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Thread: inducing lacatation for toddler when pregnant

  1. #1

    Default inducing lacatation for toddler when pregnant

    I exclusively breast fed my son until he was 14 month old. Recently he (now 19 months old) is becoming very interested in nursing again. I have read so many re-lactating for toddlers tips and success stories and I am excited to try. The thing is, I am 15weeks pregnant.

    I have been unable to find any success stories where a mother was able to re-lactate while pregnant. I have read that it is not safe for the unborn baby to try to re-lactate and I have read that nursing while pregnant is not harmful for the unborn baby. But nothing on re-lactating. I guess I am wondering if it is possible to induce lactation while pregnant and if it is in fact harmful.

    Regardless, I am going to take the rest of my pregnancy to try to get my toddler used to my breasts again and eventually work on a latch using a SNS, as I do not want to miss this opportunity to get him back to breastfeeding

    Please help!

  2. #2
    Join Date
    May 2006
    Posts
    21,267

    Default Re: inducing lacatation for toddler when pregnant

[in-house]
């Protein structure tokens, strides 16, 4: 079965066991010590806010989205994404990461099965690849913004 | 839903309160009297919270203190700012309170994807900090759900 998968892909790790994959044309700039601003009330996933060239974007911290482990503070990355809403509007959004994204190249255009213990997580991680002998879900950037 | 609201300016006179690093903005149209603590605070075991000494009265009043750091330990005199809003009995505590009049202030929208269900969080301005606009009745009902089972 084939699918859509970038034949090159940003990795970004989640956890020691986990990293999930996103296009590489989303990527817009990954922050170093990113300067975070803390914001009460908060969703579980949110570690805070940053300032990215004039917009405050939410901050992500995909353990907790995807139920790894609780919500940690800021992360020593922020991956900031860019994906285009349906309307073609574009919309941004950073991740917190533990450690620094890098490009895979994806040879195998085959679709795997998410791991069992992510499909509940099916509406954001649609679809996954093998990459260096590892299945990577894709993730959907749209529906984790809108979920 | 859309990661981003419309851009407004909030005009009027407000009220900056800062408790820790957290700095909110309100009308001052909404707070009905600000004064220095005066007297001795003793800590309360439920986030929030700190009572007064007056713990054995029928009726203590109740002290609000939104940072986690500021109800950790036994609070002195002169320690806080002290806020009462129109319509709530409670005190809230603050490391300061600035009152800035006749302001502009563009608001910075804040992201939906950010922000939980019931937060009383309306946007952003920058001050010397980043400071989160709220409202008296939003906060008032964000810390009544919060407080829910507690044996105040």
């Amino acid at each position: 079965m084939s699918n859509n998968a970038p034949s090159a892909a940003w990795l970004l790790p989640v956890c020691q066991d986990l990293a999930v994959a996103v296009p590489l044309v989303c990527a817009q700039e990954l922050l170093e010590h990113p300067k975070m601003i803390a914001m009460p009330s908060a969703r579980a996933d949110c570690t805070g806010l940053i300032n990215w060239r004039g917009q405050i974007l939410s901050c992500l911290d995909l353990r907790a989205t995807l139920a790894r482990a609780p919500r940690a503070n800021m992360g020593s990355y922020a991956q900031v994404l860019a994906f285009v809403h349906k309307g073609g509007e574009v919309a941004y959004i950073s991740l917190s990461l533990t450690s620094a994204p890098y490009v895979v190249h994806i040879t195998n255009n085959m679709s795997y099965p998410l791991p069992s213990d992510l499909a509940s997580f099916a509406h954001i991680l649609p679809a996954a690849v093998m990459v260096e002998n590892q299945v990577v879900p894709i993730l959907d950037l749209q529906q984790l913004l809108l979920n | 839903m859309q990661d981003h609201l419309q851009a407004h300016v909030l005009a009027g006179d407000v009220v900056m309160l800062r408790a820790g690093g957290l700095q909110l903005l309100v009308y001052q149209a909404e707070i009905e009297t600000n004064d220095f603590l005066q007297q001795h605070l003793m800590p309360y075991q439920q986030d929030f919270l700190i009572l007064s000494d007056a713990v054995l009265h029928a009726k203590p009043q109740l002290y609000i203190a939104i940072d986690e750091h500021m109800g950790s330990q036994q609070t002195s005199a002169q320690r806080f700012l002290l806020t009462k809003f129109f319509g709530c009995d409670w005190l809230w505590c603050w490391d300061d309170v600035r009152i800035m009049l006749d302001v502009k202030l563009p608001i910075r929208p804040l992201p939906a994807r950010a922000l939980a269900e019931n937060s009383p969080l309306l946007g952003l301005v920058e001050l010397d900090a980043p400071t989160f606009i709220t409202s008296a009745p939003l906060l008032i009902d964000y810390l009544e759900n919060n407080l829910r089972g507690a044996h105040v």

Welcome to the forum!

    I think there are 3 very good reasons why you're unable to find success stories about relactation during pregnancy.

    First, few people try.

    Second, the hormones of pregnancy inhibit milk production. Most moms who are nursing and who then become pregnant will lose some or all supply, and it's unlikely that relactation would be successful, simply because your hormones won't allow you to regain a lot of milk supply.

    Third, relactating- that is, regaining milk production- is generally discouraged during pregnancy because it requires frequent stimulation to the breast using a pump or a baby who is nursing like a newborn. This frequent, intense stimulation can cause uterine contractions which can induce preterm labor. While there are certainly some moms for whom this sort of stimulation would cause no problems, there are others who would end up with miscarriages or preterm births. To be on the safe side, it's best to avoid this sort of frequent, intense stimulation.

    If relactation is most likely off the table, what is still on the table? Well, there's something called dry-nursing, where the baby/toddler is allowed to suckle even though there's no milk there. This can be very comforting, and can help the child maintain his nursing skills, so that he knows what to do when the new baby is born and milk is again being produced. And because dry-nursing tends to be much less intense than relactating, it's probably safe to pursue during pregnancy, provided you are not a mom with a prior history of preterm labor or miscarriage. If you feel like your toddler's suckling is causing a lot of contractions, you will want to cut the nursing session short, and perhaps reevaluate your tolerance for risk.
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